Save Our Seawall Footpath 0

Bridging the Gap - Save our Seawall Foothpath

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We the undersigned wish to register, in the strongest possible terms, our dissatisfaction with the delay in restoring the public right of way across the breach in the sea wall at Cwm Ivy marsh. Allowing the situation to reach a point where restoration is impossible, by delaying work to stabilise and bridge the breach in the sea wall is totally unacceptable. We expect remedial work to start without delay and will press for this via our elected representatives and the media.

Objectives and Priorities

The seawall on Cwm Ivy marsh was breached and the marsh behind the wall inundated with salt water after a storm in Feb 2014. The National Trust who owns the marsh already had a long term plan to let it become a new salt marsh and took no action.


Those of us campaigning to “Save Our Seawall Footpath” accept that for good or bad the marsh cannot be returned to its previous state and will remain a salt marsh flooded by the sea at high tide.

However the further destruction of the ancient sea wall and disruption to the coastal path that it carries, is unacceptable and must be addressed.

The “Save Our Seawall Footpath” campaign aims to ensure that the agencies responsible i.e. The National Trust, Natural Resources Wales and Swansea City Council, stabilise the breach and provide a long-term solution for walkers to cross the breach when following the Wales Coastal Path.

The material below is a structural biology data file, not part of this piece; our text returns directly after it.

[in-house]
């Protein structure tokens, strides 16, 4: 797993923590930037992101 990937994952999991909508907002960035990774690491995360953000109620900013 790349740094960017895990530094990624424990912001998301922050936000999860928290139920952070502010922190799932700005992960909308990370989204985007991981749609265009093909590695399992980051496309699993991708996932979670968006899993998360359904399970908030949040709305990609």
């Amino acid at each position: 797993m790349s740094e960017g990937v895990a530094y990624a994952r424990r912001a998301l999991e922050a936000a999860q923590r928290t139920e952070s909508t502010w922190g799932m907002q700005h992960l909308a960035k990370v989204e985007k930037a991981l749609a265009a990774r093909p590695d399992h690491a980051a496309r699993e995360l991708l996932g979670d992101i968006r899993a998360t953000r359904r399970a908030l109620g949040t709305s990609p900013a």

The overwhelming priority is to ensure that no more damage to the seawall occurs. This requires a wall or other retaining structure to be installed at the ends of the seawall, either side of the breach. This must be done as soon as possible and certainly before the winter storms and high tides. Without this, irreversible damage will be done to the seawall.

When this has been done a temporary method of crossing the gap needs to be provided. This could take the from of a temporary bridge or even stepping stones usable at times other than a high tide.

In the longer term a substantial and long lasting bridge needs to be constructed to allow this magnificent walk to be enjoyed for generations to come.


The campaign realises that funding is a difficult issue. However, if the structure of the sea wall is stabilised, a delay in restoring the path, although regrettable, could be accepted. This would allow time for funding from the agencies involved to be organized and, if necessary, public fund raising activities to be carried out.

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